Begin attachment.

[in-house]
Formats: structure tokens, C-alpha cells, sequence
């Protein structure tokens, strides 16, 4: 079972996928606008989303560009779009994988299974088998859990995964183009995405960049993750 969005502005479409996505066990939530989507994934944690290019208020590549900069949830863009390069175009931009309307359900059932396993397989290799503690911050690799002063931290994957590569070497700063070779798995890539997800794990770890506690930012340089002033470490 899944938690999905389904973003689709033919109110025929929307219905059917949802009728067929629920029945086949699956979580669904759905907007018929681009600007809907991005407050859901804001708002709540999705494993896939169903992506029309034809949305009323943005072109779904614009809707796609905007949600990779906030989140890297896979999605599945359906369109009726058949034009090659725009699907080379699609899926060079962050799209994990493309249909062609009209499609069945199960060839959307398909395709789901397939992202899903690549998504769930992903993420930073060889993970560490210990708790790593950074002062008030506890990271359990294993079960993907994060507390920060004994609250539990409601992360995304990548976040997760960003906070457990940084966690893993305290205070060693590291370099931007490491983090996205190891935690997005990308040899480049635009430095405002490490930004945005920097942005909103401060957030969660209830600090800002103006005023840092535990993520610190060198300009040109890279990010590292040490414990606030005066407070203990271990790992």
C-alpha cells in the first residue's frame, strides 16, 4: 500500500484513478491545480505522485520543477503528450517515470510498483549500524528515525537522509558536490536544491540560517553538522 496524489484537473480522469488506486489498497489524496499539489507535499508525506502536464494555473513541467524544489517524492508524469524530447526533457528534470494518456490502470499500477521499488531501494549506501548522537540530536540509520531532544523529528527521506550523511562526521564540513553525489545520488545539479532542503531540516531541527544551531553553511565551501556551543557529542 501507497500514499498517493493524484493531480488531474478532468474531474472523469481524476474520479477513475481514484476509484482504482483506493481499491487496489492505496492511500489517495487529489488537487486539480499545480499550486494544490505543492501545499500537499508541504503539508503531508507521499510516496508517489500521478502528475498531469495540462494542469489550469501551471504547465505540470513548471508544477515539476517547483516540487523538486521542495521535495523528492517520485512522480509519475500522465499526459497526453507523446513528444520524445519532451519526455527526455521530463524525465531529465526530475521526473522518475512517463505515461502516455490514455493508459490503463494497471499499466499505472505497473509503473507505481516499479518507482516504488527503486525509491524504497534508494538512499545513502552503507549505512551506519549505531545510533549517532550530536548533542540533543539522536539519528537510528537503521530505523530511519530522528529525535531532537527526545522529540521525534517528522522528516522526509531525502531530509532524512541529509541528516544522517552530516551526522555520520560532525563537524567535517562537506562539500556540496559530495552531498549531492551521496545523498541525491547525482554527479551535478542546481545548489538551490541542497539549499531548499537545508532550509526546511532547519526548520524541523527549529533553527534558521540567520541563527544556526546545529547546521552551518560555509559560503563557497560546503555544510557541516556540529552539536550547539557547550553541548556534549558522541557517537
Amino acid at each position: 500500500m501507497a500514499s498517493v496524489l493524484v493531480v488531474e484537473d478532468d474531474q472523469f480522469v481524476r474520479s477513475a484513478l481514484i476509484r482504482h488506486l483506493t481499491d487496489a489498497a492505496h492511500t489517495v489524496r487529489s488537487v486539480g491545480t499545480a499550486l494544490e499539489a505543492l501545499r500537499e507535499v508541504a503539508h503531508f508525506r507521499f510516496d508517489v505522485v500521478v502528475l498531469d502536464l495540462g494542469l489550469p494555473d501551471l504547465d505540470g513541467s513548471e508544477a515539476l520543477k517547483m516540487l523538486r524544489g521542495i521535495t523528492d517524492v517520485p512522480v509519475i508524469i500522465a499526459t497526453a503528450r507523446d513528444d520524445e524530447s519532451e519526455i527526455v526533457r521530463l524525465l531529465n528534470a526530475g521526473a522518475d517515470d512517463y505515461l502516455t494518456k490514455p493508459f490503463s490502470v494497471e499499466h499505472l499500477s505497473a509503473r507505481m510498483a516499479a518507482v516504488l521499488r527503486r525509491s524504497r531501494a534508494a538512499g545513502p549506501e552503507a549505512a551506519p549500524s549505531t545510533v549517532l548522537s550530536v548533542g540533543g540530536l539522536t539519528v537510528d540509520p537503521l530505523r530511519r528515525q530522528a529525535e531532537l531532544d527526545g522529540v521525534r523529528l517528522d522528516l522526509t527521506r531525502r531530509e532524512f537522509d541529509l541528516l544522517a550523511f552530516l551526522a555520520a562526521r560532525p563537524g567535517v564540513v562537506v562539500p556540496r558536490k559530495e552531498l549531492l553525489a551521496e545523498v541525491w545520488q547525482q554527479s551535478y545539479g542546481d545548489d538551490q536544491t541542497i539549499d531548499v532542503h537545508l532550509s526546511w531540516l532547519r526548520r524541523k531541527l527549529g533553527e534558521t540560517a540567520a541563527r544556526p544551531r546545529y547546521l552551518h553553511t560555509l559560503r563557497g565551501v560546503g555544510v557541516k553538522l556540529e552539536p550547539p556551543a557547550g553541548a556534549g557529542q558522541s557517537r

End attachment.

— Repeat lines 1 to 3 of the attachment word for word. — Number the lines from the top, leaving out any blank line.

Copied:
[in-house]
Formats: structure tokens, C-alpha cells, sequence
């Protein structure tokens, strides 16, 4: 079972996928606008989303560009779009994988299974088998859990995964183009995405960049993750 969005502005479409996505066990939530989507994934944690290019208020590549900069949830863009390069175009931009309307359900059932396993397989290799503690911050690799002063931290994957590569070497700063070779798995890539997800794990770890506690930012340089002033470490 899944938690999905389904973003689709033919109110025929929307219905059917949802009728067929629920029945086949699956979580669904759905907007018929681009600007809907991005407050859901804001708002709540999705494993896939169903992506029309034809949305009323943005072109779904614009809707796609905007949600990779906030989140890297896979999605599945359906369109009726058949034009090659725009699907080379699609899926060079962050799209994990493309249909062609009209499609069945199960060839959307398909395709789901397939992202899903690549998504769930992903993420930073060889993970560490210990708790790593950074002062008030506890990271359990294993079960993907994060507390920060004994609250539990409601992360995304990548976040997760960003906070457990940084966690893993305290205070060693590291370099931007490491983090996205190891935690997005990308040899480049635009430095405002490490930004945005920097942005909103401060957030969660209830600090800002103006005023840092535990993520610190060198300009040109890279990010590292040490414990606030005066407070203990271990790992």